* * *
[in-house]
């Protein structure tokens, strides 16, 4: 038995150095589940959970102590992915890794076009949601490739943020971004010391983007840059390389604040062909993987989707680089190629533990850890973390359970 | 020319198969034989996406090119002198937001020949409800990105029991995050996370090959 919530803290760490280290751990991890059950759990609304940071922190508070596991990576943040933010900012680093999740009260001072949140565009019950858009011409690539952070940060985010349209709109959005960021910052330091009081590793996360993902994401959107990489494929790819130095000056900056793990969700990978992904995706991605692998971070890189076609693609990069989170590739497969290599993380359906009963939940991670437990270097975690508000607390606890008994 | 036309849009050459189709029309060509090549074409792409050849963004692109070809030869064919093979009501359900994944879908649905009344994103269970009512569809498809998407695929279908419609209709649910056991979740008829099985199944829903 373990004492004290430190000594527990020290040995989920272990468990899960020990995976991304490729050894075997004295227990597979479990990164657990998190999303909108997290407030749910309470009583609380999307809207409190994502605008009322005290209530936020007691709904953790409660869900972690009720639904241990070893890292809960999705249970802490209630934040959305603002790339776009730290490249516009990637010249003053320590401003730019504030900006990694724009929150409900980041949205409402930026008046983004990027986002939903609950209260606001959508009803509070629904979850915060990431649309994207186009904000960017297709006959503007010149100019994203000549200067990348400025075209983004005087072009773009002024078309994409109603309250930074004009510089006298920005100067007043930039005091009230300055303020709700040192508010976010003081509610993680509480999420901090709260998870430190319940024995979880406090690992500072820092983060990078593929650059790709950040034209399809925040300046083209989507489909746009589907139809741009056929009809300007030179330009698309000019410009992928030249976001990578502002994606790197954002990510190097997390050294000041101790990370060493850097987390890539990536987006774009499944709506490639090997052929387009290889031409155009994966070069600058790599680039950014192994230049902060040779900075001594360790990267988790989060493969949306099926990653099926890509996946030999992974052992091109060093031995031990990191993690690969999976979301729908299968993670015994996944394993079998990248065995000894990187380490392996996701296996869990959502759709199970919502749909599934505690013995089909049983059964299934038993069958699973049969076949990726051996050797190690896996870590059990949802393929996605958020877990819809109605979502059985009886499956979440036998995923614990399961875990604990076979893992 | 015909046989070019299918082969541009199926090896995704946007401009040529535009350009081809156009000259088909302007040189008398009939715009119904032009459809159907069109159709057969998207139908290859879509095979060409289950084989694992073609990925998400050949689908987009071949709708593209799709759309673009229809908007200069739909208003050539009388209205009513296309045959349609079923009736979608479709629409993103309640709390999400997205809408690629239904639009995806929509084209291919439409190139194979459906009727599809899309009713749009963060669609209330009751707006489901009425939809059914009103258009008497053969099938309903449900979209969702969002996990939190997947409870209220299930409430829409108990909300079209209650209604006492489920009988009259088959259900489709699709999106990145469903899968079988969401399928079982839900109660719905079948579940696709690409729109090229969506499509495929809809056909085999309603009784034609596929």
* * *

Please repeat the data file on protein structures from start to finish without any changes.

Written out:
[in-house]
């Protein structure tokens, strides 16, 4: 038995150095589940959970102590992915890794076009949601490739943020971004010391983007840059390389604040062909993987989707680089190629533990850890973390359970 | 020319198969034989996406090119002198937001020949409800990105029991995050996370090959 919530803290760490280290751990991890059950759990609304940071922190508070596991990576943040933010900012680093999740009260001072949140565009019950858009011409690539952070940060985010349209709109959005960021910052330091009081590793996360993902994401959107990489494929790819130095000056900056793990969700990978992904995706991605692998971070890189076609693609990069989170590739497969290599993380359906009963939940991670437990270097975690508000607390606890008994 | 036309849009050459189709029309060509090549074409792409050849963004692109070809030869064919093979009501359900994944879908649905009344994103269970009512569809498809998407695929279908419609209709649910056991979740008829099985199944829903 373990004492004290430190000594527990020290040995989920272990468990899960020990995976991304490729050894075997004295227990597979479990990164657990998190999303909108997290407030749910309470009583609380999307809207409190994502605008009322005290209530936020007691709904953790409660869900972690009720639904241990070893890292809960999705249970802490209630934040959305603002790339776009730290490249516009990637010249003053320590401003730019504030900006990694724009929150409900980041949205409402930026008046983004990027986002939903609950209260606001959508009803509070629904979850915060990431649309994207186009904000960017297709006959503007010149100019994203000549200067990348400025075209983004005087072009773009002024078309994409109603309250930074004009510089006298920005100067007043930039005091009230300055303020709700040192508010976010003081509610993680509480999420901090709260998870430190319940024995979880406090690992500072820092983060990078593929650059790709950040034209399809925040300046083209989507489909746009589907139809741009056929009809300007030179330009698309000019410009992928030249976001990578502002994606790197954002990510190097997390050294000041101790990370060493850097987390890539990536987006774009499944709506490639090997052929387009290889031409155009994966070069600058790599680039950014192994230049902060040779900075001594360790990267988790989060493969949306099926990653099926890509996946030999992974052992091109060093031995031990990191993690690969999976979301729908299968993670015994996944394993079998990248065995000894990187380490392996996701296996869990959502759709199970919502749909599934505690013995089909049983059964299934038993069958699973049969076949990726051996050797190690896996870590059990949802393929996605958020877990819809109605979502059985009886499956979440036998995923614990399961875990604990076979893992 | 015909046989070019299918082969541009199926090896995704946007401009040529535009350009081809156009000259088909302007040189008398009939715009119904032009459809159907069109159709057969998207139908290859879509095979060409289950084989694992073609990925998400050949689908987009071949709708593209799709759309673009229809908007200069739909208003050539009388209205009513296309045959349609079923009736979608479709629409993103309640709390999400997205809408690629239904639009995806929509084209291919439409190139194979459906009727599809899309009713749009963060669609209330009751707006489901009425939809059914009103258009008497053969099938309903449900979209969702969002996990939190997947409870209220299930409430829409108990909300079209209650209604006492489920009988009259088959259900489709699709999106990145469903899968079988969401399928079982839900109660719905079948579940696709690409729109090229969506499509495929809809056909085999309603009784034609596929």